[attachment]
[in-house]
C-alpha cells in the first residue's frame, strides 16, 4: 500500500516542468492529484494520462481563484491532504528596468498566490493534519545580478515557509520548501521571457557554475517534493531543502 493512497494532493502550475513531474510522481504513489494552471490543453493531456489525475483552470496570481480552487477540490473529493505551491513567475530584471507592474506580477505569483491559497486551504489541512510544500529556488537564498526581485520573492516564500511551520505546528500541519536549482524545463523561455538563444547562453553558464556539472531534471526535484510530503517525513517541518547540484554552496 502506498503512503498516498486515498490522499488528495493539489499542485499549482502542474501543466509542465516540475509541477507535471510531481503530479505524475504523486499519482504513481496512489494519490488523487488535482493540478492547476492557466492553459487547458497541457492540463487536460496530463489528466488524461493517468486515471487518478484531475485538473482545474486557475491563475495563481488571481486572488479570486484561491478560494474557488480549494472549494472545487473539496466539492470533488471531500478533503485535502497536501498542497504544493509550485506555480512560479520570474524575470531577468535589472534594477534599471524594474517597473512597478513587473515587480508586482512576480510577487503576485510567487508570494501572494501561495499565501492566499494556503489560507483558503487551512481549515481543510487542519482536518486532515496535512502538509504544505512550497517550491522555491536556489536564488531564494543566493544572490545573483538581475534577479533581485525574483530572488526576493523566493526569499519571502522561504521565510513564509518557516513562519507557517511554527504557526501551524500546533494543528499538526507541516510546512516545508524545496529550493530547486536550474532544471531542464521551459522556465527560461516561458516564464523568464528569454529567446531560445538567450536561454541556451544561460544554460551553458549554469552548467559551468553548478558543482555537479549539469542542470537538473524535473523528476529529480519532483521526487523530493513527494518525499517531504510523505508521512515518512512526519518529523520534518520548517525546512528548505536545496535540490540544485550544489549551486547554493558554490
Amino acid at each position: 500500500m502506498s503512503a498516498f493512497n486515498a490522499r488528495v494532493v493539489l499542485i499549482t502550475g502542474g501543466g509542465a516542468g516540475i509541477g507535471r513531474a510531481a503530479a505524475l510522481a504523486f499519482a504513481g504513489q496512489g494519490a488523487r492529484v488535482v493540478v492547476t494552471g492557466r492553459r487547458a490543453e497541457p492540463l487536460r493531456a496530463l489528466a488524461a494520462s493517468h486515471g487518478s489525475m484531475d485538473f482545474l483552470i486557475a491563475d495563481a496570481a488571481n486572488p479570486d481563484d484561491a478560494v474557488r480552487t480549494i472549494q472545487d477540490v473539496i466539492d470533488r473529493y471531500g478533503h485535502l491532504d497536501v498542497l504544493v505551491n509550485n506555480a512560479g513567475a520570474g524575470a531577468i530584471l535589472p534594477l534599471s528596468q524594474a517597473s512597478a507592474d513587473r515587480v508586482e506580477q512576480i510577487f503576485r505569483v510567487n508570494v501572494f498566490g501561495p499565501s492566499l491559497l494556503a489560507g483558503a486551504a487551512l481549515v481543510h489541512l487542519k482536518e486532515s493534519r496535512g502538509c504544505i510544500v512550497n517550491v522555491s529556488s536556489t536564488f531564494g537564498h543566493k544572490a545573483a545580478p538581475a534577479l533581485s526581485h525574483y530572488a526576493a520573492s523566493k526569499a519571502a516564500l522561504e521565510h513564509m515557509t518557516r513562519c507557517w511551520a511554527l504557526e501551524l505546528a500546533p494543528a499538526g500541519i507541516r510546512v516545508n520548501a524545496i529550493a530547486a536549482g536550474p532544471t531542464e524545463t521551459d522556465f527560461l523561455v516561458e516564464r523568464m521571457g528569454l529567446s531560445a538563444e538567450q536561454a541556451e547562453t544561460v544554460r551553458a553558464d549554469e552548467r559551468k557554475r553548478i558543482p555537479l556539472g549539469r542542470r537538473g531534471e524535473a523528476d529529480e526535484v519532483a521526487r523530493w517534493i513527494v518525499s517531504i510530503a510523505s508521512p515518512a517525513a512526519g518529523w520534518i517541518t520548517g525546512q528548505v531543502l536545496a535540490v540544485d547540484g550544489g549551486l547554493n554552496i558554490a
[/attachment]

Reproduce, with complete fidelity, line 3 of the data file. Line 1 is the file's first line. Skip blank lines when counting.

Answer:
Amino acid at each position: 500500500m502506498s503512503a498516498f493512497n486515498a490522499r488528495v494532493v493539489l499542485i499549482t502550475g502542474g501543466g509542465a516542468g516540475i509541477g507535471r513531474a510531481a503530479a505524475l510522481a504523486f499519482a504513481g504513489q496512489g494519490a488523487r492529484v488535482v493540478v492547476t494552471g492557466r492553459r487547458a490543453e497541457p492540463l487536460r493531456a496530463l489528466a488524461a494520462s493517468h486515471g487518478s489525475m484531475d485538473f482545474l483552470i486557475a491563475d495563481a496570481a488571481n486572488p479570486d481563484d484561491a478560494v474557488r480552487t480549494i472549494q472545487d477540490v473539496i466539492d470533488r473529493y471531500g478533503h485535502l491532504d497536501v498542497l504544493v505551491n509550485n506555480a512560479g513567475a520570474g524575470a531577468i530584471l535589472p534594477l534599471s528596468q524594474a517597473s512597478a507592474d513587473r515587480v508586482e506580477q512576480i510577487f503576485r505569483v510567487n508570494v501572494f498566490g501561495p499565501s492566499l491559497l494556503a489560507g483558503a486551504a487551512l481549515v481543510h489541512l487542519k482536518e486532515s493534519r496535512g502538509c504544505i510544500v512550497n517550491v522555491s529556488s536556489t536564488f531564494g537564498h543566493k544572490a545573483a545580478p538581475a534577479l533581485s526581485h525574483y530572488a526576493a520573492s523566493k526569499a519571502a516564500l522561504e521565510h513564509m515557509t518557516r513562519c507557517w511551520a511554527l504557526e501551524l505546528a500546533p494543528a499538526g500541519i507541516r510546512v516545508n520548501a524545496i529550493a530547486a536549482g536550474p532544471t531542464e524545463t521551459d522556465f527560461l523561455v516561458e516564464r523568464m521571457g528569454l529567446s531560445a538563444e538567450q536561454a541556451e547562453t544561460v544554460r551553458a553558464d549554469e552548467r559551468k557554475r553548478i558543482p555537479l556539472g549539469r542542470r537538473g531534471e524535473a523528476d529529480e526535484v519532483a521526487r523530493w517534493i513527494v518525499s517531504i510530503a510523505s508521512p515518512a517525513a512526519g518529523w520534518i517541518t520548517g525546512q528548505v531543502l536545496a535540490v540544485d547540484g550544489g549551486l547554493n554552496i558554490a